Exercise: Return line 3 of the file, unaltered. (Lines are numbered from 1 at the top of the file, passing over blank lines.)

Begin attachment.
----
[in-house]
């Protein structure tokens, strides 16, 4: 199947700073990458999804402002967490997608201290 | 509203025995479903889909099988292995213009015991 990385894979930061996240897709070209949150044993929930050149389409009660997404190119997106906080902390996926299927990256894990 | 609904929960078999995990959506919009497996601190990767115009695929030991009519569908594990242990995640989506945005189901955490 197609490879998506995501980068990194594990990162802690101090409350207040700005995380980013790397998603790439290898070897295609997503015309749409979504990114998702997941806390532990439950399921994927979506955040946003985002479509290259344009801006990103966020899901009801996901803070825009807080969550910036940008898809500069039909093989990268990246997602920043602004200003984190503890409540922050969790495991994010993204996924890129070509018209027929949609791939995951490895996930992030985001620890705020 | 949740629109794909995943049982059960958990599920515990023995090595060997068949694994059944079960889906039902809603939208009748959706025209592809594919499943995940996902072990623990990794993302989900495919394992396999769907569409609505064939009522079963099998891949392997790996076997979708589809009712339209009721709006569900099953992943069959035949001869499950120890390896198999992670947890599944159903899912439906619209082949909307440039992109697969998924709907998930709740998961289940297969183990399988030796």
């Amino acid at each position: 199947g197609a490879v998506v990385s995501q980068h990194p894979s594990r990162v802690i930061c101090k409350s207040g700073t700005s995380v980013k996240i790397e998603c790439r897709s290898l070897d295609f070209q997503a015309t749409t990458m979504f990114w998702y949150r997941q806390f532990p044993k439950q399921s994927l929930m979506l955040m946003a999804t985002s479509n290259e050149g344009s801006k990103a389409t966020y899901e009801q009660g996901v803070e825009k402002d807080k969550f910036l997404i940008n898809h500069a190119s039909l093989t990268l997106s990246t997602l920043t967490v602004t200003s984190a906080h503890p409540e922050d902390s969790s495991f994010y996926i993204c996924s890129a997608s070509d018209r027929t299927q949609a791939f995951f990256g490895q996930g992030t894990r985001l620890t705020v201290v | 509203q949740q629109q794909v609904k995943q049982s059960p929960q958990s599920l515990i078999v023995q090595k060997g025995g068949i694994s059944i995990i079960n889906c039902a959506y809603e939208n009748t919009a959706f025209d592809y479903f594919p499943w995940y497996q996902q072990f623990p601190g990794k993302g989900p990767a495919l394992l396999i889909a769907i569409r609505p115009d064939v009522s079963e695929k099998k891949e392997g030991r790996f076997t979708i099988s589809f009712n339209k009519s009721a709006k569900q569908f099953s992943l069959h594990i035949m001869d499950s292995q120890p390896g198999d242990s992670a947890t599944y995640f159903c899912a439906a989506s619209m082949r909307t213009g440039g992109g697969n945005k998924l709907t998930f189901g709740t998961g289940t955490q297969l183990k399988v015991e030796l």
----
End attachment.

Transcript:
């Amino acid at each position: 199947g197609a490879v998506v990385s995501q980068h990194p894979s594990r990162v802690i930061c101090k409350s207040g700073t700005s995380v980013k996240i790397e998603c790439r897709s290898l070897d295609f070209q997503a015309t749409t990458m979504f990114w998702y949150r997941q806390f532990p044993k439950q399921s994927l929930m979506l955040m946003a999804t985002s479509n290259e050149g344009s801006k990103a389409t966020y899901e009801q009660g996901v803070e825009k402002d807080k969550f910036l997404i940008n898809h500069a190119s039909l093989t990268l997106s990246t997602l920043t967490v602004t200003s984190a906080h503890p409540e922050d902390s969790s495991f994010y996926i993204c996924s890129a997608s070509d018209r027929t299927q949609a791939f995951f990256g490895q996930g992030t894990r985001l620890t705020v201290v | 509203q949740q629109q794909v609904k995943q049982s059960p929960q958990s599920l515990i078999v023995q090595k060997g025995g068949i694994s059944i995990i079960n889906c039902a959506y809603e939208n009748t919009a959706f025209d592809y479903f594919p499943w995940y497996q996902q072990f623990p601190g990794k993302g989900p990767a495919l394992l396999i889909a769907i569409r609505p115009d064939v009522s079963e695929k099998k891949e392997g030991r790996f076997t979708i099988s589809f009712n339209k009519s009721a709006k569900q569908f099953s992943l069959h594990i035949m001869d499950s292995q120890p390896g198999d242990s992670a947890t599944y995640f159903c899912a439906a989506s619209m082949r909307t213009g440039g992109g697969n945005k998924l709907t998930f189901g709740t998961g289940t955490q297969l183990k399988v015991e030796l």